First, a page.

ONTARIO, Ore. (AP) — Onion growers in eastern Oregon say their customers may be more demanding than the federal government has been in setting new rules for irrigation water quality.
The farmers have long feared the proposed rules, but when revisions were released last month, they gave farmers a way to sidestep them, the Capital Press agricultural publication reported.
The Food and Drug Administration is working on the rules to protect against bacterial contamination, such as from E. coli. Farmers said irrigation water, reused from field to field, was unlikely to pass muster.
The revised produce rule gives farmers alternatives, including establishing an interval from the last day of irrigation until harvest that would allow for potentially dangerous microbes to die off. Oregon State University researchers recently started field trials to determine how quickly bacteria dies off onions after harvest.
But a prominent figure in the Oregon and Idaho onion business says some customers are already asking packing sheds for certificates that show the water used to grow his company's onions met theFood and Drug Administration's proposed standards.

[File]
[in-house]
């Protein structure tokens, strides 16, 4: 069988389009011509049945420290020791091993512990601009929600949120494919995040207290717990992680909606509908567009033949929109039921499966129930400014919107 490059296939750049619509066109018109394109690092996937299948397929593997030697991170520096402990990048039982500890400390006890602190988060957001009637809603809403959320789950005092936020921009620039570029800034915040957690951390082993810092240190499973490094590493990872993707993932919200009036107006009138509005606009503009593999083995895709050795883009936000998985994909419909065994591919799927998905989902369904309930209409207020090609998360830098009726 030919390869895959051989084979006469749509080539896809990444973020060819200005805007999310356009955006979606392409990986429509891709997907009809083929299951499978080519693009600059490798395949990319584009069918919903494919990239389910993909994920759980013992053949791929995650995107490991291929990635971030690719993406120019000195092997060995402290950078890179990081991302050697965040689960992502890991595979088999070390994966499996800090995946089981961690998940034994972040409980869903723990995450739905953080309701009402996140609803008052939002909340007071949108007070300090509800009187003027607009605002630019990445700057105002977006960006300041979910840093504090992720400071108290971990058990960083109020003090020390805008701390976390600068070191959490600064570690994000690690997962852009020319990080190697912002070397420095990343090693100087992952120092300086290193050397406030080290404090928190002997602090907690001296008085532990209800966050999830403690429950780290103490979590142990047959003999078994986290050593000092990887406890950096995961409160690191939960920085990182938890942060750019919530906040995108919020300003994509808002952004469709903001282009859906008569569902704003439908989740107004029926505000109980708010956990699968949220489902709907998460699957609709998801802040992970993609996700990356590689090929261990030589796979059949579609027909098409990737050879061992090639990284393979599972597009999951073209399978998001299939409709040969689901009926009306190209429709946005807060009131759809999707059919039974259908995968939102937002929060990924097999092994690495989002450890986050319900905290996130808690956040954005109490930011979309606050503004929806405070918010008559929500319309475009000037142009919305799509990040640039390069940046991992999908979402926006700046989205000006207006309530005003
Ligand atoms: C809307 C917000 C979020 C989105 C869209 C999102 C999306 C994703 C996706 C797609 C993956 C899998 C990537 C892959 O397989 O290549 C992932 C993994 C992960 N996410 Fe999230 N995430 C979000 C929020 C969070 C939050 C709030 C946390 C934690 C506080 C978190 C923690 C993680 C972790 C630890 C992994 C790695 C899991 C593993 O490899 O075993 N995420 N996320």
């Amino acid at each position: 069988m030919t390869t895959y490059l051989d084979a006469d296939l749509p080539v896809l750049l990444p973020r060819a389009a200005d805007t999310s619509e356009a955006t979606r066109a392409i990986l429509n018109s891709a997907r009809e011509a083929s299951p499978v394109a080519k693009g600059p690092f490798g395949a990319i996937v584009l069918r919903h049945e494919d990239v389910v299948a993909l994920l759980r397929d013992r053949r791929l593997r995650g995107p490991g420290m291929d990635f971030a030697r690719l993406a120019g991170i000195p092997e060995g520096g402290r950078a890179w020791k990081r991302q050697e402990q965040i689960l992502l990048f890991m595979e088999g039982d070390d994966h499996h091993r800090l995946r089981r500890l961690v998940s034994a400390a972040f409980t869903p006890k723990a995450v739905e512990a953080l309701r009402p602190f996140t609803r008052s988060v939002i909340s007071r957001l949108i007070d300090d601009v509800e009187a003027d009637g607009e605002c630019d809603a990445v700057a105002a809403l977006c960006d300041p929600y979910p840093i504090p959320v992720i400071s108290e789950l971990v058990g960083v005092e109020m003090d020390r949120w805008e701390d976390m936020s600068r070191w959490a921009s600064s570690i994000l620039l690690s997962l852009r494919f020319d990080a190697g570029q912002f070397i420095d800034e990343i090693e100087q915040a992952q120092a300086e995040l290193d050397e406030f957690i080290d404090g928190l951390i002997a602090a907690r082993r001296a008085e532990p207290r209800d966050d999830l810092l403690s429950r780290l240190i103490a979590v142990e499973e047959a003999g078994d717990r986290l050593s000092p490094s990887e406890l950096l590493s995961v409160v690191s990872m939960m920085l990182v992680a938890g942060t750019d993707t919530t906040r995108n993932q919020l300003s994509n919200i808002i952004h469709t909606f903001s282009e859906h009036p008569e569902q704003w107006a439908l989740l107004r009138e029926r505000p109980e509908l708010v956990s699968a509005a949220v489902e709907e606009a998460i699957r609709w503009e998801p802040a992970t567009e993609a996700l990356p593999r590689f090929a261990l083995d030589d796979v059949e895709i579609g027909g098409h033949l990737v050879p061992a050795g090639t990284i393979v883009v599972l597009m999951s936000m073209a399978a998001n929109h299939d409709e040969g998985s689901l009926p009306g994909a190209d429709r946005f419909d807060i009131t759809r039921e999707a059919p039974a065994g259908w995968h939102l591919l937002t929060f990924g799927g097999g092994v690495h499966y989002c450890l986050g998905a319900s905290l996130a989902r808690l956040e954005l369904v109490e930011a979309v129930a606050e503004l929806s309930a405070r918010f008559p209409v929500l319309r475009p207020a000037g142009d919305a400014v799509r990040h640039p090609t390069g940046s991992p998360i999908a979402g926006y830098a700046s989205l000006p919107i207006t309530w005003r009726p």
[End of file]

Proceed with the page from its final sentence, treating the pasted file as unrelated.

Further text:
"I think we'll be all right as far as FDA is concerned but I'm not sure how we're going to be otherwise as far as dealing with customers," said Kay Riley, manager of Snake River Produce in Nyssa, Oregon. "We may lose customers because of it."
Field trials last year at OSU's research station near Ontario showed that E. coli bacteria levels on bulb onions diminished rapidly after harvest. By the time the onions were packed for storage, there was no trace of bacteria on them.
"We are intentionally putting bacteria on the onions and seeing how rapidly it dies off," said Clint Shock, director of OSU's Malheur County research station.